The World We Design - JJ Abrams & Morgan Spurlock Clip


Uploaded by zeitgeistminds on 24.10.2012

Transcript:
>>Morgan Spurlock: When you look at what you created or look
at where you are right now, how has technology changed from when you first started, when
you were doing your first TV show to now? How has that shaped what you do or changed
the way you do what you do? >>JJ Abrams: Nothing that I say is going to
be news to anyone I don't think, but it's a double-edged sword. On the one hand, it's
an incredible and terrific thing that we can make and do anything, but it's sort of like
the psychologist Barry Schwartz calls it the paradox of choice. When you can do everything
and you have so much to choose from, a lot of times you're paralyzed and you can't choose
anything. So on the one hand it's great because we have the ability to do and see and make
anything. The question becomes what are you going to do?
And for me the thing I'm most fascinated by in terms of the technology of it all is the
immediate consensus of the audience. That you hear quickly, I mean real time, what people
are thinking about things, but what is really cool is what you see is this kind of deconstruction
of what happened in the writers' room. So for example, in a TV show you're in the
room, you're working on ideas, coming up with stories, and inevitably someone says, Oooh,
I have this idea. And they pitch the idea and the room kind
of goes "oh yeah," and everyone gets that's the thing you're going to follow. So you work
on that idea and it's that kind of Dopamine rush of the thrill.
And you work on that and, of course, you get in the practicality of actually doing it and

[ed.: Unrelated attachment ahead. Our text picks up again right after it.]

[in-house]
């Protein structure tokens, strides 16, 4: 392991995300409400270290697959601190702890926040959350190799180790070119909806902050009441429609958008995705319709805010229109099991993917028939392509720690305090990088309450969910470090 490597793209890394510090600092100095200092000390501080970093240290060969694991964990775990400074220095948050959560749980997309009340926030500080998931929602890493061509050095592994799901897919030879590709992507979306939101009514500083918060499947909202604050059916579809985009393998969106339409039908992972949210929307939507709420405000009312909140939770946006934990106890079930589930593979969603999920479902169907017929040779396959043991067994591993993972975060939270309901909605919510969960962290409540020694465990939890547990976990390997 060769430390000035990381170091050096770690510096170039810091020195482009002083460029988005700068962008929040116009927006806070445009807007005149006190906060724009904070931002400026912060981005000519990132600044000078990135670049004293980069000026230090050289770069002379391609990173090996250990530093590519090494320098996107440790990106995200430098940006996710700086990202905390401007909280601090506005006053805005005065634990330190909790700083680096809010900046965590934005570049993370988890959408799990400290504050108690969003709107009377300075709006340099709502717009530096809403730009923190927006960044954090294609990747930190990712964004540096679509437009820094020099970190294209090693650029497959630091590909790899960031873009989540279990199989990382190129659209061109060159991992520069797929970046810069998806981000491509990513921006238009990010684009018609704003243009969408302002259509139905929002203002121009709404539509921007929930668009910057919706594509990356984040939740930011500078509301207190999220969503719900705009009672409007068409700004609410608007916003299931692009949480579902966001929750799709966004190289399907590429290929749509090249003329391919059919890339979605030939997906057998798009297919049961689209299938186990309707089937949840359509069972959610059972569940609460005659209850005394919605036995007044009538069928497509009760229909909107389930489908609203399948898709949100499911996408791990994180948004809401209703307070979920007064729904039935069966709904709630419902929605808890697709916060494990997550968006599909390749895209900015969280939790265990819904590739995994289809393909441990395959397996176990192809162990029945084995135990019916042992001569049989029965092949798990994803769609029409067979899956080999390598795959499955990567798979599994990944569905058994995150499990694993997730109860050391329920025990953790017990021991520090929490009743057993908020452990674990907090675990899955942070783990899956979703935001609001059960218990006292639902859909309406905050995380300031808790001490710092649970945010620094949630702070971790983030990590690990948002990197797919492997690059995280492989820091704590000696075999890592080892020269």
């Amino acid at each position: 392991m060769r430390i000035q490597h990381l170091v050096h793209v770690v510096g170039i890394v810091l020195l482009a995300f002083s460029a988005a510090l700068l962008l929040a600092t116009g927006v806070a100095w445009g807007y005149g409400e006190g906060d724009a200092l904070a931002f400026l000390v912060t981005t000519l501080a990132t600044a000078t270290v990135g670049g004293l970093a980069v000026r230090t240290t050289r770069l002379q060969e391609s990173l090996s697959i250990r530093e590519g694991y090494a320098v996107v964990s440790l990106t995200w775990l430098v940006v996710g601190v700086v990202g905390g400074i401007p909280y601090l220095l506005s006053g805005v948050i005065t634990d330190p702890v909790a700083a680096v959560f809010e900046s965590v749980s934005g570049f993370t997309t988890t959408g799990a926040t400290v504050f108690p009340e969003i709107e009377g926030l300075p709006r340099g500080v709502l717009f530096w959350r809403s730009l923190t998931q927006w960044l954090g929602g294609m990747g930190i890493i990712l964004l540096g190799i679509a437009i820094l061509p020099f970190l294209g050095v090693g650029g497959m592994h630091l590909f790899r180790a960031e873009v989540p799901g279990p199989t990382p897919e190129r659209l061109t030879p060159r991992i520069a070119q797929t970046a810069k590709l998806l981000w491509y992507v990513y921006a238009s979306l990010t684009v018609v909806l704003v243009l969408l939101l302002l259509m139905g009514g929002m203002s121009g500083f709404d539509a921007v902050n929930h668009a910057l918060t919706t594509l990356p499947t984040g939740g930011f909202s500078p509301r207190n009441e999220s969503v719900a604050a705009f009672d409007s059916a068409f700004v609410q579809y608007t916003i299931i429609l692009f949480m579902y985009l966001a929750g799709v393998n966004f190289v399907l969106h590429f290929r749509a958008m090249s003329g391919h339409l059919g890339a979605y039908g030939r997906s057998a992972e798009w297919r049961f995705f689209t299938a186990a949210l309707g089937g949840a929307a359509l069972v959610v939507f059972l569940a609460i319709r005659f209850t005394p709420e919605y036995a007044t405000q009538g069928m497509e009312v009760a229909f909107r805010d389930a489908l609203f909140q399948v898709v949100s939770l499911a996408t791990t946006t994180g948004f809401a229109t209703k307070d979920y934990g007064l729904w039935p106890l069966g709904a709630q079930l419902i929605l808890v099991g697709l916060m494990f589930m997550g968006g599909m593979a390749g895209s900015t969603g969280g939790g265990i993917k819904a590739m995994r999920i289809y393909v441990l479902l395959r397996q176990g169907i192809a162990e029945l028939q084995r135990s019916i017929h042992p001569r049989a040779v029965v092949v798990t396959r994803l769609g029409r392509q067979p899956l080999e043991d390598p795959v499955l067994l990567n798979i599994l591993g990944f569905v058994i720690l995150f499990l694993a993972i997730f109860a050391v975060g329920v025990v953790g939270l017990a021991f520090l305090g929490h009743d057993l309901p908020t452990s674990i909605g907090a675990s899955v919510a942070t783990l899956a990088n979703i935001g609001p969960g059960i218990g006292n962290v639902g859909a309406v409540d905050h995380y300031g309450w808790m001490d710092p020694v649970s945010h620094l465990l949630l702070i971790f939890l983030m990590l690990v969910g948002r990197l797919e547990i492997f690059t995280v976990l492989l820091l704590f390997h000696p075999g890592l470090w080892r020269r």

making it work and all the things of casting and directing and editorial, and you pray
it all comes together. But then weeks go by and in some cases months
and all of a sudden it's on the air and you start to see what the results are, what people
are thinking as they're posting their thoughts on the-- online.
And what's incredible is you see literally the exact same experience in reverse for the
viewer is what happened in the writers' room. And it's kind of what you realized is you're
transferring the chills and that feeling you get when you go "Oh, I got the chills, I got
goose bumps," that's a great idea, that process, and it goes through that whole crazy practicality
process of actually making it, but when it gets there it's amazing how often the things
that people react to are literally the exact experience you had in the room when the idea
was either pitched or you had it and you pitched it.
So I think the answer to the question of how technology changed is clearly we can do infinitely
more things now than we could ever do when we did Alias and every country she went to
was always Burbank. >>Morgan Spurlock: A lot of trouble in Burbank.
>>JJ Abrams: Yeah, oh, my god, you have no idea.
But it was amazing when you look at what we can do in terms of visual effects now, it
kills me. It's very exciting the idea of what's possible, but the question of what you should
do with it to me is the key. And I think that the only litmus test I know is try to do things
that actually give you the chills and use the technology to sort of try and transfer
that feeling to the audience.